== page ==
What Americans demand from the presidency shapes the president’s incentives, and those incentives play a far larger role in executive power’s growth than any given president’s character flaws. The “God of All Things” is, as we’ve seen, responsible for securing the warranties on American cars and for getting us a lower rate on our mortgages. So of course he’s also the guardian of our safety, responsible for shielding us from any possible terrorist attack. “It’s 3 a.m., and your children are safe and asleep,” the famous 2008 Hillary Clinton campaign ad declared, over images of helpless babes, “but there’s a phone in the White House, and it’s ringing.” It’s a “dangerous world,” the narrator insisted. “Who do you want answering the phone?”
The facts are: (1) the terrorist threat is anything but existential; and (2) there’s not much the president can do in an open society of 313 million people to provide seamless protection against any possible attack. We demand it anyway—and presidents know there’s a political price to be paid for failing to do the impossible. As Obama’s former national security adviser James L. Jones put it, “Who wants to be the guy that says we don’t need [these powers] anymore and then three weeks later something happens?
From your own research of past administrations, do you anticipate he'll get worse in the second term, or will the fact that he won't be running for reelection allow him to take firmer stands on some of these issues?
Hope springs eternal—as Jeff Rosen proved last March in another TNR piece entitled “The President Should Finally Fight for Civil Liberties." He admitted his “first civil libertarian president” prediction had bellyflopped, but wrote, “If Obama wins a second term, I hope reelection gives him the freedom to redeem that unfulfilled promise.”
But this is, again, the triumph of hope over experience. There’s no sign that “letting Obama be Obama” would result in a rollback of the National Surveillance State or the ever-expanding Game of Drones. In fact, in his most recent State of the Union, as Micah Zenko points out, the president seems to have expanded the definition of who can legally be eliminated via flying robot assassin.
It seems like once a president claims a new power that violates civil liberties, there's no going back--or at least there's no way to prevent future presidents from claiming the same powers. Is there any way to undo the damage on issues like indefinite detention, torture, assassinations, and so on? That is, are there any steps a civil liberties-minded president could take with a willing Congress to limit the power of future presidents in these areas?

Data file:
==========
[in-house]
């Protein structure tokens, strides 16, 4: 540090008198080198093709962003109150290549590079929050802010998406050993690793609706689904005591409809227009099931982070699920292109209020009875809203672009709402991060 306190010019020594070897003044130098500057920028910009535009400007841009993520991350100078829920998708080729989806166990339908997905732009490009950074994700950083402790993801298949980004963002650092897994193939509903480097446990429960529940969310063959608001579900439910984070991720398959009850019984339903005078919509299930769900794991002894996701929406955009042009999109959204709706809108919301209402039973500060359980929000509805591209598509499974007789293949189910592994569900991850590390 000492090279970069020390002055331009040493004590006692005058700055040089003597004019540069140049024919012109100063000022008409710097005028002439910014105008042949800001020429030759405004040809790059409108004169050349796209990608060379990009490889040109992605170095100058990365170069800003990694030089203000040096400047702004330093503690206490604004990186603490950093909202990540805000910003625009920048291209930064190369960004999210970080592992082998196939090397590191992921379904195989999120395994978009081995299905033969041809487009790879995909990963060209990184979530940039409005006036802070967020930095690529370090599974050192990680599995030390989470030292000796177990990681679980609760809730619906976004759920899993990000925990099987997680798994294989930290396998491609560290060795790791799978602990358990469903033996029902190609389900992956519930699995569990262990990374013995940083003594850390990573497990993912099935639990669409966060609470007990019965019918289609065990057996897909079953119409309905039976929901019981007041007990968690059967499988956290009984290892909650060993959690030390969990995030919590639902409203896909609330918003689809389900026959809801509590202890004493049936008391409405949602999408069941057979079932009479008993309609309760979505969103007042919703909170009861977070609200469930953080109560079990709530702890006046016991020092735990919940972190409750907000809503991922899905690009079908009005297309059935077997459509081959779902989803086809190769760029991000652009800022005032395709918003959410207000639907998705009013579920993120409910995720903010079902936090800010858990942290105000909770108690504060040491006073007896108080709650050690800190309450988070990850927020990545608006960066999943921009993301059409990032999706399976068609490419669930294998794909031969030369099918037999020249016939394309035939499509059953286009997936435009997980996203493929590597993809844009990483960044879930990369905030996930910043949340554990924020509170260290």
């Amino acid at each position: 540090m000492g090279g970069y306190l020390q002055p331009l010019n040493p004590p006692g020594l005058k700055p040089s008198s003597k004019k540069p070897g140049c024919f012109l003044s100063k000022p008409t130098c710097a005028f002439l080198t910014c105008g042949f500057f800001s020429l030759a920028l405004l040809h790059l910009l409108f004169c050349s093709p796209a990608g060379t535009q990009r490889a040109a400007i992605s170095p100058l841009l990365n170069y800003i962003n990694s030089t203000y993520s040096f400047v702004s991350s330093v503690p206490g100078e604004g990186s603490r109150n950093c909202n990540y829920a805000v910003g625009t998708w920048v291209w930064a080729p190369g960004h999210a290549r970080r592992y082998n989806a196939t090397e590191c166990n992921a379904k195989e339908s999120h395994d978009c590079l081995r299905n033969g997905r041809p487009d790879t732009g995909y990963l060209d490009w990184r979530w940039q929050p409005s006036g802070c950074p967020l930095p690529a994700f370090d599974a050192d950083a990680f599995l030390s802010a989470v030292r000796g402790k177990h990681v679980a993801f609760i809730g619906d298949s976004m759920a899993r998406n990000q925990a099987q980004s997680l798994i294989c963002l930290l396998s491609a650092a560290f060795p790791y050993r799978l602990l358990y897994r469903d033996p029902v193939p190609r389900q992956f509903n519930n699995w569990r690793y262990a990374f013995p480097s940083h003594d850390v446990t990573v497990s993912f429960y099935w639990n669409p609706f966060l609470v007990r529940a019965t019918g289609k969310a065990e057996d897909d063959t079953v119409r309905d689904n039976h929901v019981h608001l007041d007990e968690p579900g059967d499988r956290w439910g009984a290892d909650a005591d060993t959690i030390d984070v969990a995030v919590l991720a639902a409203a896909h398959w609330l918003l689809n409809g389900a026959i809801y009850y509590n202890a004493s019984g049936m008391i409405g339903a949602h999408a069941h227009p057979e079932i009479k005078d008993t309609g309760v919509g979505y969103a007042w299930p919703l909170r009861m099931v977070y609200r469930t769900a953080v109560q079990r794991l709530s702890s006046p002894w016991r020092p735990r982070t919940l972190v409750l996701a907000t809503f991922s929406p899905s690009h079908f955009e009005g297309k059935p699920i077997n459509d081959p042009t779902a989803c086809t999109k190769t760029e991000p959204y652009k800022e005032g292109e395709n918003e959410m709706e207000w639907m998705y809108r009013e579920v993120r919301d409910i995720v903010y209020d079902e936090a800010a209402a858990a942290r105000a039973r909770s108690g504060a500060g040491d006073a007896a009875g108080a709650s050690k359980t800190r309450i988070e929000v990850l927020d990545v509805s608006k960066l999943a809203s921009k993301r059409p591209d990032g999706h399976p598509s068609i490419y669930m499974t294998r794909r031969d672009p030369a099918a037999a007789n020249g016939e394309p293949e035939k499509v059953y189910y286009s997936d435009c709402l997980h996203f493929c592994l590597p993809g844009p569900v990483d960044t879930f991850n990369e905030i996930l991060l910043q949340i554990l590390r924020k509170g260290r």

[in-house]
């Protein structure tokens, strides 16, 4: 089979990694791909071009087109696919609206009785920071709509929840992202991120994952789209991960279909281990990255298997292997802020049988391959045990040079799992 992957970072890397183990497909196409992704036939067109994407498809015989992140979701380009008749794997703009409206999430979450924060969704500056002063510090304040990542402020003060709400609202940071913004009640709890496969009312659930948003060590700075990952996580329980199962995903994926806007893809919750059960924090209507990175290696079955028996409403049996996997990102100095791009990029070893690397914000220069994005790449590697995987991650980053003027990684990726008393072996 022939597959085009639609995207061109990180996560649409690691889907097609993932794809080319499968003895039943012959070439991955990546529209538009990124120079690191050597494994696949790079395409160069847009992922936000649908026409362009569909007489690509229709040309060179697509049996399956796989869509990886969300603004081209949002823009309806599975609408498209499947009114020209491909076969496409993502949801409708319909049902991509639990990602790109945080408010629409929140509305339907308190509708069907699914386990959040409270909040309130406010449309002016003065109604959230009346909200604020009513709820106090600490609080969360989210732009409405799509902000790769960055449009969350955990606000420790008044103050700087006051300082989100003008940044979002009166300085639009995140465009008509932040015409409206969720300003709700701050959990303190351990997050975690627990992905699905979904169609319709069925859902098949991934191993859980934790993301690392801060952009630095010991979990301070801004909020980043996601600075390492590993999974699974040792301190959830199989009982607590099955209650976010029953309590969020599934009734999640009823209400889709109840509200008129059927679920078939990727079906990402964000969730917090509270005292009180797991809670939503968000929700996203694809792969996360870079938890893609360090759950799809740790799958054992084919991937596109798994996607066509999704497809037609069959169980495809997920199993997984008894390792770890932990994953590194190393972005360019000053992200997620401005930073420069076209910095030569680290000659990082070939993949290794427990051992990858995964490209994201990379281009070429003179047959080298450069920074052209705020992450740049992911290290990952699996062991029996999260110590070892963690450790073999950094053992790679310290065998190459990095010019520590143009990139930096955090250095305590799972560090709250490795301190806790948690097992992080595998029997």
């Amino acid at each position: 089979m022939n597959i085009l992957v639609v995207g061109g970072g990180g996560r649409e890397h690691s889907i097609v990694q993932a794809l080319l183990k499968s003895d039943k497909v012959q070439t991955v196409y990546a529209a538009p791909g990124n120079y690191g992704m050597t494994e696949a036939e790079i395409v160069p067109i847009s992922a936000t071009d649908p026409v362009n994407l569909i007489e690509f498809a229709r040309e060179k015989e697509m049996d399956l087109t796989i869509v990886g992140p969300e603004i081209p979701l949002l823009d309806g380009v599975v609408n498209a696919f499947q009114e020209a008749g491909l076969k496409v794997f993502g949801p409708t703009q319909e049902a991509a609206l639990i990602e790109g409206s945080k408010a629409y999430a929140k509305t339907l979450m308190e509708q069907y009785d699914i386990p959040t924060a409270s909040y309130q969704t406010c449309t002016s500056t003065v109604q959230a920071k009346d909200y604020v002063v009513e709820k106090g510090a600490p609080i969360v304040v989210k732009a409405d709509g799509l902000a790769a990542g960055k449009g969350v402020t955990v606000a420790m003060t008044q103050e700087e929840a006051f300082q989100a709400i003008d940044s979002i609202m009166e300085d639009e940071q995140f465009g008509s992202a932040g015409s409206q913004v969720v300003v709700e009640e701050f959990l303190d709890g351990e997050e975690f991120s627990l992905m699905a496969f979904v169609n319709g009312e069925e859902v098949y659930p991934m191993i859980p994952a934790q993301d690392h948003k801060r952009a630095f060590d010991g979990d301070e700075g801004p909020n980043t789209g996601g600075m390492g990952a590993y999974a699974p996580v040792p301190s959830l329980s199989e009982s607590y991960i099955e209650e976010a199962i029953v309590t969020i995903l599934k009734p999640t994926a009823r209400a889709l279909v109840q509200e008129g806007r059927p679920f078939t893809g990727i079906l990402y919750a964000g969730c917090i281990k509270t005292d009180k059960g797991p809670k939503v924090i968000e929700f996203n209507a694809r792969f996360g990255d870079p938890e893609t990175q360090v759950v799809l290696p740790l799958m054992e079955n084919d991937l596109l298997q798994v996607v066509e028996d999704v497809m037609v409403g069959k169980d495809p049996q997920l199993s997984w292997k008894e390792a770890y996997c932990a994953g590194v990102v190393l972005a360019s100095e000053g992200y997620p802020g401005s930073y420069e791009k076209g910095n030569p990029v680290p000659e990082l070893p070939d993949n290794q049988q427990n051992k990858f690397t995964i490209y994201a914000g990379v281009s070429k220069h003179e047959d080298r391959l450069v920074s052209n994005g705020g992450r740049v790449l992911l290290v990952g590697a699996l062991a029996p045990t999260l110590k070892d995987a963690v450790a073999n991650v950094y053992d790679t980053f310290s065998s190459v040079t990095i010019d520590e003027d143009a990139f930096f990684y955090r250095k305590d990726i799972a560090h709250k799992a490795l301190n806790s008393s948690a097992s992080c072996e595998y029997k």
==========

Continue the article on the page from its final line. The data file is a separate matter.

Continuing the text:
We shouldn’t expect there to be a real “civil-liberties-minded president” in our future. I’ve been giving Jeff Rosen a hard time, but he wasn’t wrong -- Obama had the sort of background you rarely see in presidents: a seemingly high-minded, left-leaning former law professor with something of a pro-civil liberties record as a state senator. Still, nobody who does what it takes to grab the Ring is going to turn around and say, once in office, “you know what, now that I’ve arrived -- I’d like less power.”
Unless and until the public makes Congress demand it, there won’t be a rollback of the National Security/Surveillance State. We saw a halting, partial rollback in the ‘70s. We likely won’t see it again unless and until there’s a demand for a new Church Committee.
So most presidents have been pretty awful for civil liberties. Why do you think that is?
The answer has a lot to do with what I suggested in #8, above: It’s our fault. The American intelligentsia favors “transformative presidents” who upend the constitutional order in wartime. The ordinary voters like peace and prosperity better than the presidential rankers do, but they’re not overly exercised about vanishing liberties. A 2010 Washington Post-ABC News poll showed that almost two-thirds of Americans supported TSA’s adoption of full-body scanners. In 2012, Gallup reported that 54 percent of us think the agency’s doing a “good”-to-“excellent” job. Meanwhile, “Support for drone strikes against suspected terrorists stays high, dropping only somewhat when respondents are asked specifically about targeting American citizens living overseas.”
“If only the czar knew” was supposedly a common lamentation uttered by 19th-century Russian peasants facing the business end of the czarist state. Then, as now, a better lament might be, “If only the czar cared.” And yet, if we don’t care about lost liberties, why should he?